God has graciously gifted me through the Holy Spirit. I want to be effective and faithful in using these gifts to serve Him. I want Him to have free channel through which He can reach others, both the saved and the unsaved. I desire to be a relevant and vital witness of God’s amazing love and grace. I also desire to learn how to use my giftedness to serve and edify my part of the body of Christ, the community in which I live and if possible globally.
My scriptural reminder that perfection only comes at glorification:
Philippians 3:12-16, “Not that I have already obtained all this, or have already been made perfect, but I press on to take hold of that for which Christ Jesus took hold of me. Brothers, I do not consider myself yet to have taken hold of it. But one thing I do: Forgetting what is behind and straining toward what is ahead, I press on toward the goal to win the prize for which God has called me heavenward in Christ Jesus. All of us who are mature should take such a view of things. And if on some point you think differently, that too God will make clear to you. Only let us live up to what we have already attained.”
Maintaining my calling
In working out my calling I will strive to pursue excellence in being . . .
…a faithful Officer
…an effective messenger of the Gospel,
…a servant leader
…an effective vessel that is empowered by the Holy Spirit.
…a teacher of the Word that models its transforming power
…an effective discipler
…a servant of the poor and needy by providing comfort and assistance in the Name of Christ
…a good and faithful steward of God’s monetary blessings
As a leader called out by God I have been entrusted to communicate His message.
1 Corinthians 2:6-10, “We do, however, speak a message of wisdom among the mature, but not the wisdom of this age or of the rulers of this age, who are coming to nothing. No, we speak of God’s secret wisdom, a wisdom that has been hidden and that God destined for our glory before time began. None of the rulers of this age understood it, for if they had, they would not have crucified the Lord of glory. However, as it is written: ‘No eye has seen, no ear has heard, no mind has conceived what God has prepared for those who love him’ but God has revealed it to us by his Spirit. The Spirit searches all things, even the deep things of God.”
Colossians 1:24-26, “Now I rejoice in what was suffered for you, and I fill up in my flesh what is still lacking in regard to Christ’s afflictions, for the sake of his body, which is the church. I have become its servant by the commission God gave me to present to you the word of God in its fullness- the mystery that has been kept hidden for ages and generations, but is now disclosed to the saints.”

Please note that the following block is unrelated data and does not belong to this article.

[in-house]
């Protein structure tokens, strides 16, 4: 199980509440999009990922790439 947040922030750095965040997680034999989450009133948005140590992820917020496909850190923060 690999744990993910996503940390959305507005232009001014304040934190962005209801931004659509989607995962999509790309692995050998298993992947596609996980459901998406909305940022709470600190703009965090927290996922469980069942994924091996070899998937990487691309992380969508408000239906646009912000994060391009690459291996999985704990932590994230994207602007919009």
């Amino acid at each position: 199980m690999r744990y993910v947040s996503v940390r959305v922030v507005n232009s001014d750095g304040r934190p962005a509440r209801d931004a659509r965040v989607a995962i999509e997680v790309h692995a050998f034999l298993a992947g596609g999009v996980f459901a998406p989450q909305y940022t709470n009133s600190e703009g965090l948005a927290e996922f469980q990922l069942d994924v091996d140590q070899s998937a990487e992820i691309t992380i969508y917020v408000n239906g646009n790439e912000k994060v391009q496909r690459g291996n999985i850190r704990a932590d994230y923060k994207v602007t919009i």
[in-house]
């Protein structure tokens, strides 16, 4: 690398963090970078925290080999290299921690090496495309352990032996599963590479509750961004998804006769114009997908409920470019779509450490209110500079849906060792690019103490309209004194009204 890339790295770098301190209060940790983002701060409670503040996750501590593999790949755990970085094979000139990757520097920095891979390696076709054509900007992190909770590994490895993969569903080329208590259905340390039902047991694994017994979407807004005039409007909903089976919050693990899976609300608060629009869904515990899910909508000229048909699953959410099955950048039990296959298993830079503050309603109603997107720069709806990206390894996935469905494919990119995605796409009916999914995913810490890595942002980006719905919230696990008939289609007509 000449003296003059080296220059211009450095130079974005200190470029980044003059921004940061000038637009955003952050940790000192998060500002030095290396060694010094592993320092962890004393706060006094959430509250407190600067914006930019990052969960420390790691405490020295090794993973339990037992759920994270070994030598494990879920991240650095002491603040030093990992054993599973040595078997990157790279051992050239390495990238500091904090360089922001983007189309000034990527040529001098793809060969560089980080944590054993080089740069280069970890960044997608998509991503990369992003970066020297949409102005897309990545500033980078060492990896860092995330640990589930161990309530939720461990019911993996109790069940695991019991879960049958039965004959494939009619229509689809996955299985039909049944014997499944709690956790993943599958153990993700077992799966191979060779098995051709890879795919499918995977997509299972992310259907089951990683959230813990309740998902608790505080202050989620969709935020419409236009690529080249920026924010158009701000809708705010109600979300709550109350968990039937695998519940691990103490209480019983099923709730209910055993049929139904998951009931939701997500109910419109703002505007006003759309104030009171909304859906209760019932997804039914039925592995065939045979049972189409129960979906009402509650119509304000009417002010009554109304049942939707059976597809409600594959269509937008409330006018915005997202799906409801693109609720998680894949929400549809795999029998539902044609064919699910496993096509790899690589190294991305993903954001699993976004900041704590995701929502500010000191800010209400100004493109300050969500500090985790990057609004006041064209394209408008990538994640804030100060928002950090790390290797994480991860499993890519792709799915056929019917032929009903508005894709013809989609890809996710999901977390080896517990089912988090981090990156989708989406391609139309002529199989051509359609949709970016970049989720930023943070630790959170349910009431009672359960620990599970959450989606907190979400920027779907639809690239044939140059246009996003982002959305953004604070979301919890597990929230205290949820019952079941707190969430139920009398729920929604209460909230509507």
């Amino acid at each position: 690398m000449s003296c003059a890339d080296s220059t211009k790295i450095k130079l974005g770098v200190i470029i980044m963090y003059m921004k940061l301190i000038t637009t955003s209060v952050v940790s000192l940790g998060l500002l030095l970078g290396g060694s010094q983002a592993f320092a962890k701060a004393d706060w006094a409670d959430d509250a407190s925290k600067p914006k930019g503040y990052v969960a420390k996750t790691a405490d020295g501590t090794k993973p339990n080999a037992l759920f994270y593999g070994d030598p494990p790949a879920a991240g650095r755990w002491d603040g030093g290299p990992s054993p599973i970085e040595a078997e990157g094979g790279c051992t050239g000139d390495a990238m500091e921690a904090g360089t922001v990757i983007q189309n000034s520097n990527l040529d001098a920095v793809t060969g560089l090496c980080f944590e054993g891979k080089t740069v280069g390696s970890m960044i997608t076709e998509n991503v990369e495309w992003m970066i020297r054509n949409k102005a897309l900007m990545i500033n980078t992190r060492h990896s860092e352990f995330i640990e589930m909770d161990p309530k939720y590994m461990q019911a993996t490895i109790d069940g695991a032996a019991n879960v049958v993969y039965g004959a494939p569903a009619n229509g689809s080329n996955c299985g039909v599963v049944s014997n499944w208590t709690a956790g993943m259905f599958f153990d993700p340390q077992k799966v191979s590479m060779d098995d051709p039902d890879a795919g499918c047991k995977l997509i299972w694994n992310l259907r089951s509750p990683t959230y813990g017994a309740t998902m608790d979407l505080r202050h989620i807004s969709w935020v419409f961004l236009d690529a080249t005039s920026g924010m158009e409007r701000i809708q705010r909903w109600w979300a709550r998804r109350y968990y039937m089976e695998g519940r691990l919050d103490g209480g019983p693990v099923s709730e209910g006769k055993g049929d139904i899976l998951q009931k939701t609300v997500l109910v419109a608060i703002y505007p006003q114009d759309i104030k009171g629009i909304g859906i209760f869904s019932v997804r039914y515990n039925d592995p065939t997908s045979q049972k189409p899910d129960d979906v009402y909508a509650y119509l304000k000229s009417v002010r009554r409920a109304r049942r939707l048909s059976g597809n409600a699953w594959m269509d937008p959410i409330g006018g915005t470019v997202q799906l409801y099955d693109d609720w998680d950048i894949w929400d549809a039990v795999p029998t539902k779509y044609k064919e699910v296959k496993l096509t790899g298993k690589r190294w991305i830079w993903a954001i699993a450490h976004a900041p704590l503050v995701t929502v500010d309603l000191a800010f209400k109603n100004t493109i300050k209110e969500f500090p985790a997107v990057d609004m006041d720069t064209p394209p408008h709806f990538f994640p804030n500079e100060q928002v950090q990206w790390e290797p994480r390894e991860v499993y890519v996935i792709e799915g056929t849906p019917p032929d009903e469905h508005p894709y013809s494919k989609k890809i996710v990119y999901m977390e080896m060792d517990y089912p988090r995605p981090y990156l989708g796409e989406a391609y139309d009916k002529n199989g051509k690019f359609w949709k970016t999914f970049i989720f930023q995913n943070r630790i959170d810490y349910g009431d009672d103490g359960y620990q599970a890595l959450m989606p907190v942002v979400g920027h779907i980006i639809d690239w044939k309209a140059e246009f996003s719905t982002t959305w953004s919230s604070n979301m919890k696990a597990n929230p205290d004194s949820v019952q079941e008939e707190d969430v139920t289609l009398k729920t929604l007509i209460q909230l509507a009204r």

If I am to be an effective servant for God I must be healthy and whole.
1 Peter 1:13-16, “Therefore, prepare your minds for action; be self-controlled; set your hope fully on the grace to be given you when Jesus Christ is revealed. As obedient children, do not conform to the evil desires you had when you lived in ignorance. But just as he who called you is holy, so be holy in all you do; for it is written: “Be holy, because I am holy.”
Let me leave you with a part of The Rule of Taize (The Community of Taize is composed of more than one hundred brothers, from Catholic and Protestant traditions, who originate from about thirty countries across the world and founded in 1940 by Brother Roger Schütz, a Reformed Protestant.): “There are moments when the silence of God culminates in his creatures. In the solitude of a retreat, we are renewed by intimate meeting with Christ. These essential moments must therefore be set aside.”
Lord, grant me your peace,
for I have made peace
with what does not give peace,
and I am afraid.
Drive me deep, now,
to face myself so I may see
that what I truly need to fear is
my capacity to deceive
and willingness to be deceived,
my loving of things
and using of people,
my struggle for power
and shrinking of soul,
my addition to comfort
and sedation of conscience,
my readiness to criticize
and reluctance to create,
my clamor for privilege
and silence at injustice,
my seeking for security
and forsaking the kingdom.
Lord, grant me your peace.
Instill in me such fear of you
as will begin to make me wise,
and such quiet courage
as will enable me to begin
to make hope visible,
and myself open
to other people
and your kingdom.
(Ted Loder: Guerrillas of Grace; Prayers for the Battle)